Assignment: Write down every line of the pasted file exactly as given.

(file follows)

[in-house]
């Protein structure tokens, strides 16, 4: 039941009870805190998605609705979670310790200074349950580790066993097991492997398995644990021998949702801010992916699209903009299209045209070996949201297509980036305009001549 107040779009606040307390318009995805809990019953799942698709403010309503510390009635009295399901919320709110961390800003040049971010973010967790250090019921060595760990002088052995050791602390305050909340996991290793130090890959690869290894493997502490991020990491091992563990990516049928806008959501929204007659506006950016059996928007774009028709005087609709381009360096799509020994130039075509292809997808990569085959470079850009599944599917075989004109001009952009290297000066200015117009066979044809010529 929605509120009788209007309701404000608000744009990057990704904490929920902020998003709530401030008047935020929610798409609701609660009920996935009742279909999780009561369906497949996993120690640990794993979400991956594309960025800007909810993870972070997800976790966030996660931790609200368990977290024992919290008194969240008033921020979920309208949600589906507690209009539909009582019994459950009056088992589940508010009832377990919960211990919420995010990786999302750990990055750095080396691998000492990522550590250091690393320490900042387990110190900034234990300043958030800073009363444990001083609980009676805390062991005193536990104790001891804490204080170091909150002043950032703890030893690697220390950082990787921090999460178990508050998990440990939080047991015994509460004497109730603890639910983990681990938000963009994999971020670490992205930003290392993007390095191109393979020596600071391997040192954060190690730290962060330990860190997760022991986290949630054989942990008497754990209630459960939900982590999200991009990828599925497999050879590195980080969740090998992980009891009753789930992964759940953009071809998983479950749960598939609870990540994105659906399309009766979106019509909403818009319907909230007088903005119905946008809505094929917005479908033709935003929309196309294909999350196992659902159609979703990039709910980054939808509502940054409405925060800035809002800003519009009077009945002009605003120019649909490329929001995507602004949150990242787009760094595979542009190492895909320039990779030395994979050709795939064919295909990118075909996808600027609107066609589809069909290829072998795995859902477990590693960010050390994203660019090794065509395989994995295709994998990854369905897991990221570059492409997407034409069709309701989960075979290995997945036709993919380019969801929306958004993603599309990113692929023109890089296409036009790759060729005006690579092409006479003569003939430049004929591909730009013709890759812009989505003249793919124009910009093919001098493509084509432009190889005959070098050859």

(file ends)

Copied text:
[in-house]
């Protein structure tokens, strides 16, 4: 039941009870805190998605609705979670310790200074349950580790066993097991492997398995644990021998949702801010992916699209903009299209045209070996949201297509980036305009001549 107040779009606040307390318009995805809990019953799942698709403010309503510390009635009295399901919320709110961390800003040049971010973010967790250090019921060595760990002088052995050791602390305050909340996991290793130090890959690869290894493997502490991020990491091992563990990516049928806008959501929204007659506006950016059996928007774009028709005087609709381009360096799509020994130039075509292809997808990569085959470079850009599944599917075989004109001009952009290297000066200015117009066979044809010529 929605509120009788209007309701404000608000744009990057990704904490929920902020998003709530401030008047935020929610798409609701609660009920996935009742279909999780009561369906497949996993120690640990794993979400991956594309960025800007909810993870972070997800976790966030996660931790609200368990977290024992919290008194969240008033921020979920309208949600589906507690209009539909009582019994459950009056088992589940508010009832377990919960211990919420995010990786999302750990990055750095080396691998000492990522550590250091690393320490900042387990110190900034234990300043958030800073009363444990001083609980009676805390062991005193536990104790001891804490204080170091909150002043950032703890030893690697220390950082990787921090999460178990508050998990440990939080047991015994509460004497109730603890639910983990681990938000963009994999971020670490992205930003290392993007390095191109393979020596600071391997040192954060190690730290962060330990860190997760022991986290949630054989942990008497754990209630459960939900982590999200991009990828599925497999050879590195980080969740090998992980009891009753789930992964759940953009071809998983479950749960598939609870990540994105659906399309009766979106019509909403818009319907909230007088903005119905946008809505094929917005479908033709935003929309196309294909999350196992659902159609979703990039709910980054939808509502940054409405925060800035809002800003519009009077009945002009605003120019649909490329929001995507602004949150990242787009760094595979542009190492895909320039990779030395994979050709795939064919295909990118075909996808600027609107066609589809069909290829072998795995859902477990590693960010050390994203660019090794065509395989994995295709994998990854369905897991990221570059492409997407034409069709309701989960075979290995997945036709993919380019969801929306958004993603599309990113692929023109890089296409036009790759060729005006690579092409006479003569003939430049004929591909730009013709890759812009989505003249793919124009910009093919001098493509084509432009190889005959070098050859």